With the arrival of summer comes a new wave of college graduates into the labor force. The influx of talent makes a seller's market for employers with entry-level positions, but finding the right fit for your organization among the thousands of potential applicants presents unique challenges.
Even the most experienced, recent college graduate will typically lack the work experience of the average mid-career candidate. In that regard, hiring a recent grad comes with inherently high risk. As an employer, your duty is mitigating the risk as much as possible. The following guideline can help you get started to find the ideal newcomer for your organization.
Find Out Why A Recent Grad Went Into A Particular Field of Study
Let's be honest: Some college students major in certain disciplines for suspect reasons. No applicant will admit she or he pursued a degree because the coursework was "easy," or to have classes with friends. However, the recent graduate's enthusiasm for the industry should be evident.
A student's motivation for pursuing a specific discipline can provide excellent insight into the kind of employee she or he will be. A recent graduate who expresses genuine passion for their major will tackle a job with greater energy, and likely be more open to learning new skills. This applicant is also less likely to job-hop.
Consider starting an interview with a recent graduate with this simple yet telling question: "Why do you want to get into this line of work?"
Learn How Skills Needed for Other Jobs Apply to Your Vacancy
For many college students, balancing a job with her or his studies is often more about earning a paycheck than gaining career experience. Holding employment while working toward a degree is a positive indicator in and of itself; this demonstrates initiative and discipline.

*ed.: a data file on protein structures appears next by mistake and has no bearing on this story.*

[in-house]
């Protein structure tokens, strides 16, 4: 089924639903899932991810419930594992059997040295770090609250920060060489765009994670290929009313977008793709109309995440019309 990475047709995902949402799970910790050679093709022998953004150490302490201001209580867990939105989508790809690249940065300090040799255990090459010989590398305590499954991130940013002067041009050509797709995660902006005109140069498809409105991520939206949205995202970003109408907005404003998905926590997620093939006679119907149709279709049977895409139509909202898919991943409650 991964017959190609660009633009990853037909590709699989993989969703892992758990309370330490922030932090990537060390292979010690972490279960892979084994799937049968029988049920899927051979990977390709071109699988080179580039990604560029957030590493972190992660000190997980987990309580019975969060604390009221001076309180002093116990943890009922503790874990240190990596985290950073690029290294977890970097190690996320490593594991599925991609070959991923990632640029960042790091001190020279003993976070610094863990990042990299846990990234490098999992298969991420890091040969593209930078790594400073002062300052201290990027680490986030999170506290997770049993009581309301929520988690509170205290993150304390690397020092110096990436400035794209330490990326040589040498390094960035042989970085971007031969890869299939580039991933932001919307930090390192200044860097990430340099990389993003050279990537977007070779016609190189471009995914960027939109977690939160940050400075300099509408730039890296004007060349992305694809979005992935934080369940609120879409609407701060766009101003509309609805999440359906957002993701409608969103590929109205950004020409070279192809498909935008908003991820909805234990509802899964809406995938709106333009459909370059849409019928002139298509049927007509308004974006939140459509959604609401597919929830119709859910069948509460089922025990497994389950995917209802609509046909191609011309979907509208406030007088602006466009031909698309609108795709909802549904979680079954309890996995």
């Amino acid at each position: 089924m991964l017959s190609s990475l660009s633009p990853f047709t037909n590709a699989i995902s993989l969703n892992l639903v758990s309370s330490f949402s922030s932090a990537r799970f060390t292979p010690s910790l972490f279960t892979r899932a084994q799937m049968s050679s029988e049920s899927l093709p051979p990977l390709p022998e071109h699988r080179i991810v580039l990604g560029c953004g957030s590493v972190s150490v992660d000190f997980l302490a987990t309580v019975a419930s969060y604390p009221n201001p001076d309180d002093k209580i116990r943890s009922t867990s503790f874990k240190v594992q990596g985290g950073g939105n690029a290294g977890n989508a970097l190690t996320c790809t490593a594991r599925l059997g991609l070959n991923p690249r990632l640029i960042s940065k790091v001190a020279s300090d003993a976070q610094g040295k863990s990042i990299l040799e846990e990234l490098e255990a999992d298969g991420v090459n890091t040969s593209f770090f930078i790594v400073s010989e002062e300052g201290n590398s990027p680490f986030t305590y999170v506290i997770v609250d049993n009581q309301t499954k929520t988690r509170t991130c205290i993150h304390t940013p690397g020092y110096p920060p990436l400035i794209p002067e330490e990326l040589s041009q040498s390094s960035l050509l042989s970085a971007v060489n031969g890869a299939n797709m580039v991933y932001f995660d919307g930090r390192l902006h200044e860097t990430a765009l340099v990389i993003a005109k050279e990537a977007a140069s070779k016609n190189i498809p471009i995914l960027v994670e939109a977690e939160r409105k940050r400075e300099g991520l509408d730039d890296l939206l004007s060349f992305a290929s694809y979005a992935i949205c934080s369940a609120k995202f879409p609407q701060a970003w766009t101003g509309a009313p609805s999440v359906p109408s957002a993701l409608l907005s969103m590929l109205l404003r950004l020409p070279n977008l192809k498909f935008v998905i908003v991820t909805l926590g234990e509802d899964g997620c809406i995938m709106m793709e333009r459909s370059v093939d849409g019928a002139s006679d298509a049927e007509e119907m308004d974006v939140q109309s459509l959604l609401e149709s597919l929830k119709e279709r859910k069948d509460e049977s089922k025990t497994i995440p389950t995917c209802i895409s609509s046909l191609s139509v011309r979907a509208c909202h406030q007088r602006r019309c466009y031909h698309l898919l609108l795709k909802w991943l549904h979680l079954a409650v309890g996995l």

A part-time job can also set the foundation for preparing an entry-level employee. The typical part-time job teaches basic skills like internal communication, teamwork and dealing with clients.
No One Is Perfect
Since this will presumably one of the first, if not the first career-oriented interview a recent grad faces, she or he might not feel comfortable admitting to weaknesses. Encourage the applicant to find strength in weakness by asking for specific examples of how she or he improved as a student, as an employee, perhaps even as an athlete.
Have them take you through the process: When did the weakness become evident to the applicant? Did the applicant seek advice from an expert directly, read up on the subject, watch tutorials on YouTube? How was she or he able to measure improvement?
An entry-level employee will almost assuredly make mistakes. How the employee addresses the mistakes will be the true measure of her or his success.